Reports on the scale of sexual abuse in Telford are "sensationalised", a police chief has said.
A Sunday Mirror investigation found up to 1,000 girls in the Shropshire town may have been victims of grooming gangs since the 1980s.
One victim told how she was abused at a "rape house" and the town's MP Lucy Allan said girls were being traded for sex in a "routine way".
West Mercia Police Supt Tom Harding "significantly disputed" the figures.
"I don't believe Telford is any worse than lots of places across England and Wales," he said.
The newspaper said an 18-month investigation found uncovered Britain's "worst ever" child grooming scandal involving "abuse on unprecedented levels".
It said the report found "groups of mainly Asian men" targeting vulnerable white teenagers in the town.
In the wake of the story's publication, Nazir Afzal, who led prosecutions against one child sex abuse ring said those cases were the "tip of the iceberg".
"Holly" - a victim of child exploitation in Telford from the age of 14 - told the Victoria Derbyshire programme she went to a sexual health clinic for the morning-after pill twice a week for three years, but no-one ever asked her any questions.
She told how she was beaten with a belt and sold "two or three times a night".
Ms Allan called for an independent inquiry and said white working class girls were targeted because of their backgrounds.
"We are going to be focussing on why did this happen," she said. "That's what the victims want, that's what they need."
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But Supt Harding, who is in overall charge of policing in Telford, rejected a number of the claims.
He said police and local authorities in Telford were working with "approximately 46 young people" who were victims of child sexual exploitation (CSE) or considered "at risk".
Officials have "learned a great deal around CSE" and have invested large resources in tackling the problem, he said.
"I am confident that, in the main, we do know the scale of CSE," he said.
"Therefore, I significantly dispute the 1,000 plus figure and do feel it is sensationalised.
"Read the headlines, read the reports. What are they actually discussing? They're discussing cases from 20 or 30 years ago, offending back in the 1990s.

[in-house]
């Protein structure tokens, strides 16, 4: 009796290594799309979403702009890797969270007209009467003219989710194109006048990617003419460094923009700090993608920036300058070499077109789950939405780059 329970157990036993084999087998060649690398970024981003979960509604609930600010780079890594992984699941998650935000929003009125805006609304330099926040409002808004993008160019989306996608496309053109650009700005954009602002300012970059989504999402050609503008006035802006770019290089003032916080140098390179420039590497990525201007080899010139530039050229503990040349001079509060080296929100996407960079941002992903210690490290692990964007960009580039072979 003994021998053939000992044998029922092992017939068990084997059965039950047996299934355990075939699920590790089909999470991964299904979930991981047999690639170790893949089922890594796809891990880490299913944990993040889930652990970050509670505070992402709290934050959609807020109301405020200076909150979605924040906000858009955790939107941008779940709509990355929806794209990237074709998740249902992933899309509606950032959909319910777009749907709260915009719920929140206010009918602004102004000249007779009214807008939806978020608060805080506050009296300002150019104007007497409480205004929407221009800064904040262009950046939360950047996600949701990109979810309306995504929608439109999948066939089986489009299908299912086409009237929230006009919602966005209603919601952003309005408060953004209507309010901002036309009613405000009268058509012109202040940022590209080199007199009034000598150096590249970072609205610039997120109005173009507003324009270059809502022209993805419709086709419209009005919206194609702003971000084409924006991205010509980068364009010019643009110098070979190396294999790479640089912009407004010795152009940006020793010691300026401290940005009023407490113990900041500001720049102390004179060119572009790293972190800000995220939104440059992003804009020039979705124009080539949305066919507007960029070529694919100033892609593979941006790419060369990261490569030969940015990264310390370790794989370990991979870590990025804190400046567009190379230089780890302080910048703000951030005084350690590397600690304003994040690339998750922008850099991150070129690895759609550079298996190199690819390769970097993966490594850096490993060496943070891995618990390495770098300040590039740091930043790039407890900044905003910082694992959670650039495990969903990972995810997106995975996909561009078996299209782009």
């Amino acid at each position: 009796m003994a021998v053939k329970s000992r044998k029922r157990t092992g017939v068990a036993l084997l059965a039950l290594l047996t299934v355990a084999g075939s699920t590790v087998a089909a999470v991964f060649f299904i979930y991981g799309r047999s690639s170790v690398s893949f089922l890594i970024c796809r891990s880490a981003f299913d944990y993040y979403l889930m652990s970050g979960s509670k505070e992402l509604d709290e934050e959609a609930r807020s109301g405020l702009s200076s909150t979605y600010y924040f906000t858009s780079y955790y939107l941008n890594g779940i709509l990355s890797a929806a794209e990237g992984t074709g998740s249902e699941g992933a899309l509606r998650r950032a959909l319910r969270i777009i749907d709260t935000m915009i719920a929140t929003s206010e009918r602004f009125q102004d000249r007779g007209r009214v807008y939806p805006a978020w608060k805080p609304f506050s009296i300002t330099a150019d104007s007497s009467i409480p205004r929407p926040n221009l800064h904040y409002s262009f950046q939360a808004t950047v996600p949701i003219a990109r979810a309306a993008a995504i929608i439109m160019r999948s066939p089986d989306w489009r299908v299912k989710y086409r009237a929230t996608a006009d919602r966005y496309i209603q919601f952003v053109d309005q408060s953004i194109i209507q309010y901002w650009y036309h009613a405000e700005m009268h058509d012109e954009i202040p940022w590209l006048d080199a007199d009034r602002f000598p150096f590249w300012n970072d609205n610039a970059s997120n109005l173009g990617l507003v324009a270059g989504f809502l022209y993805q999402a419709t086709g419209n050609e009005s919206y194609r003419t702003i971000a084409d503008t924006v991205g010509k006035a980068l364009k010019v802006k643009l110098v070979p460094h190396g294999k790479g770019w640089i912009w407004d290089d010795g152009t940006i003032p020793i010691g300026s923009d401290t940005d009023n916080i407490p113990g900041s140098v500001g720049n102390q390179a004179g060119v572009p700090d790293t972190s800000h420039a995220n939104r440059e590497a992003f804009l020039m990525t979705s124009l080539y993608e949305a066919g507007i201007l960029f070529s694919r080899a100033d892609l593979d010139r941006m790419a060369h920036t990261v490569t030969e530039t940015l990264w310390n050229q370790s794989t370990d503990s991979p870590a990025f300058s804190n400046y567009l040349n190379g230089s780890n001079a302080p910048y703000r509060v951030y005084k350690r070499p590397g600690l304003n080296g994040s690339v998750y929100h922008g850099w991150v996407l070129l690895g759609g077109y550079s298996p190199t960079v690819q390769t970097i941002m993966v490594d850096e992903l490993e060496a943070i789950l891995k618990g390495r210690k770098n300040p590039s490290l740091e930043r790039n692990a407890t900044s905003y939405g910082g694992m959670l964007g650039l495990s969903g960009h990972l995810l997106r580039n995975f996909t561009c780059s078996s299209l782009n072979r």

"We've never said there aren't cases, there are always cases we are working on and seeking to prosecute."
Supt Harding disputed claims offenders are predominantly groups of Asian men, adding: "You look at Operation Chalice and that was a prosecution that happened to be a number of Asian males.
"What I would say is sexual offending across Telford and Wrekin is virtually identically proportionate to the break-down of society, so it is not one particular section over others and we will tackle it wherever it is."
Ms Allan said the seven Telford men jailed in 2012 "were of Pakistani origin, the victims were of white origin" and "that was the case in Rotherham and in other places across the country".
She added: "We shouldn't shy away from it and we shouldn't bury our heads in the sand."
But she agreed with Supt Harding that there had been "significant progress since Operation Chalice," adding that "no-one is suggesting there are 1,000 victims on the streets of Telford today".
She told BBC Radio Shropshire: "I want an inquiry to tell us why it has happened. Is someone responsible? Should we have done something differently?"
Sajid Javid, Secretary of State for Communities and Local Government, said: "It is self-evident that one of the reasons those kinds of horrific crimes were able to go on for such a long time is too many people in authority felt that they shouldn't say anything because they'd be labelled racist and that's completely unacceptable.
"Imagine if this was the other way around and imagine if there were white grooming, white gangs of men, grooming Asian girls, imagine the outcry that would have caused and equally there should be an outcry about what's happened here."
He added: "Going forward we can never, ever, have a situation that authorities feel that they can't deal with perpetrators of a crime just because they might be labelled racist or bigoted in any way."
Telford and Wrekin Council, which initially resisted calls for an inquiry focused on the town, has since pledged its support for the idea.
Council leader and Labour councillor Shaun Davies, has backed Ms Allan's plea and said his "absolute commitment is to victims".
Seven men were jailed in 2012 as part of West Mercia Police's Operation Chalice, including brothers Ahdel Ali and Mubarek Ali.
The force said more than 100 girls could have been targeted by the gang between 2007 and 2009.
Many of the seven men worked for or had connections with fast food restaurants across Telford.
Victims as young as 13 were plied with drugs and alcohol and sold for sex by men who posed as their boyfriends.
The men initially won the girls' trust by giving them presents such as mobile phones in an "almost boyfriend-girlfriend scenario", police said.
Speaking in 2013, Det Ch Insp Neil Jamieson said: "It then spiralled into them being shared with other men."
The girls were moved around the country for the purposes of sexual exploitation, he added.
Mubarek Ali was released in November last year after serving about five years behind bars. He was banned from returning to Telford and Shrewsbury.